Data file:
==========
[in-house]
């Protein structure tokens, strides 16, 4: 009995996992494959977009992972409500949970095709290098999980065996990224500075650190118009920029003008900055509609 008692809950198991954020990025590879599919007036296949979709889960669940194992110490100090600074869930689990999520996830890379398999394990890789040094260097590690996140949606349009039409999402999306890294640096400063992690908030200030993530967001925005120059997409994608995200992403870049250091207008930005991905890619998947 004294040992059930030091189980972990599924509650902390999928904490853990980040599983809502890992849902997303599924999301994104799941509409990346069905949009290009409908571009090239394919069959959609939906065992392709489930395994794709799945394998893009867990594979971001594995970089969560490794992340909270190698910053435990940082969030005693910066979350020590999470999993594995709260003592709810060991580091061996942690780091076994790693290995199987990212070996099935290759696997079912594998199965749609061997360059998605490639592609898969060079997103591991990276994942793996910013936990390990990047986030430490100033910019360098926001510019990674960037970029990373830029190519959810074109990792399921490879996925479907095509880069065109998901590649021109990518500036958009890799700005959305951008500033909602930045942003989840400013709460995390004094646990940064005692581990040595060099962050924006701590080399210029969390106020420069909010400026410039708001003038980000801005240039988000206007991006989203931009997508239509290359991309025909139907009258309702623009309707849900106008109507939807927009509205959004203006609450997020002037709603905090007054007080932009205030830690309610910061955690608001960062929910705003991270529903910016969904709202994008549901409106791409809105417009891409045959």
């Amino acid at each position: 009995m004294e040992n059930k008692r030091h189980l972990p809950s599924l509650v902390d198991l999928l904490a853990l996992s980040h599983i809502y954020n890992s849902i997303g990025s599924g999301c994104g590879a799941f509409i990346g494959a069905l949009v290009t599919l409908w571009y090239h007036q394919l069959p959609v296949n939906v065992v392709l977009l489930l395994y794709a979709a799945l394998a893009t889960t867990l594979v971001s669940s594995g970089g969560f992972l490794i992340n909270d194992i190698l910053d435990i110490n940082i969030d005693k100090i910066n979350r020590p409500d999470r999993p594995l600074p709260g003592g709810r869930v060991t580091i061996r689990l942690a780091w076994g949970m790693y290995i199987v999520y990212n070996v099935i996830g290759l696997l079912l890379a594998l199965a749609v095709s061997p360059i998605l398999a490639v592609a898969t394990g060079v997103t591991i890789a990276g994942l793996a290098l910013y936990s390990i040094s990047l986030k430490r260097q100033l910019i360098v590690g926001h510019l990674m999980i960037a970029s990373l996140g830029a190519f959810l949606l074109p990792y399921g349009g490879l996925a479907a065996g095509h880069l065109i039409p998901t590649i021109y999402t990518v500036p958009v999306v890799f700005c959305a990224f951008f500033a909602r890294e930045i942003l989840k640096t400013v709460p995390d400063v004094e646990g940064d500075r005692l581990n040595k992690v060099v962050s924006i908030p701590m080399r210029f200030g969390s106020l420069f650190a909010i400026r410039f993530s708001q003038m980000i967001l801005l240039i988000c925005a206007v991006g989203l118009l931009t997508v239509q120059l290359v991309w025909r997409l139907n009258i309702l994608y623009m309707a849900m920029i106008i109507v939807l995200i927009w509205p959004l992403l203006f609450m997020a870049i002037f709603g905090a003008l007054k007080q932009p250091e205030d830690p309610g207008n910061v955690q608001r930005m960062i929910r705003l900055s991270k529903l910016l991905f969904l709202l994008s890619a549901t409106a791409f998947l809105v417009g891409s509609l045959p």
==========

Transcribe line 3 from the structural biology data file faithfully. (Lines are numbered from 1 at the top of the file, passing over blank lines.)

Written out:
């Amino acid at each position: 009995m004294e040992n059930k008692r030091h189980l972990p809950s599924l509650v902390d198991l999928l904490a853990l996992s980040h599983i809502y954020n890992s849902i997303g990025s599924g999301c994104g590879a799941f509409i990346g494959a069905l949009v290009t599919l409908w571009y090239h007036q394919l069959p959609v296949n939906v065992v392709l977009l489930l395994y794709a979709a799945l394998a893009t889960t867990l594979v971001s669940s594995g970089g969560f992972l490794i992340n909270d194992i190698l910053d435990i110490n940082i969030d005693k100090i910066n979350r020590p409500d999470r999993p594995l600074p709260g003592g709810r869930v060991t580091i061996r689990l942690a780091w076994g949970m790693y290995i199987v999520y990212n070996v099935i996830g290759l696997l079912l890379a594998l199965a749609v095709s061997p360059i998605l398999a490639v592609a898969t394990g060079v997103t591991i890789a990276g994942l793996a290098l910013y936990s390990i040094s990047l986030k430490r260097q100033l910019i360098v590690g926001h510019l990674m999980i960037a970029s990373l996140g830029a190519f959810l949606l074109p990792y399921g349009g490879l996925a479907a065996g095509h880069l065109i039409p998901t590649i021109y999402t990518v500036p958009v999306v890799f700005c959305a990224f951008f500033a909602r890294e930045i942003l989840k640096t400013v709460p995390d400063v004094e646990g940064d500075r005692l581990n040595k992690v060099v962050s924006i908030p701590m080399r210029f200030g969390s106020l420069f650190a909010i400026r410039f993530s708001q003038m980000i967001l801005l240039i988000c925005a206007v991006g989203l118009l931009t997508v239509q120059l290359v991309w025909r997409l139907n009258i309702l994608y623009m309707a849900m920029i106008i109507v939807l995200i927009w509205p959004l992403l203006f609450m997020a870049i002037f709603g905090a003008l007054k007080q932009p250091e205030d830690p309610g207008n910061v955690q608001r930005m960062i929910r705003l900055s991270k529903l910016l991905f969904l709202l994008s890619a549901t409106a791409f998947l809105v417009g891409s509609l045959p």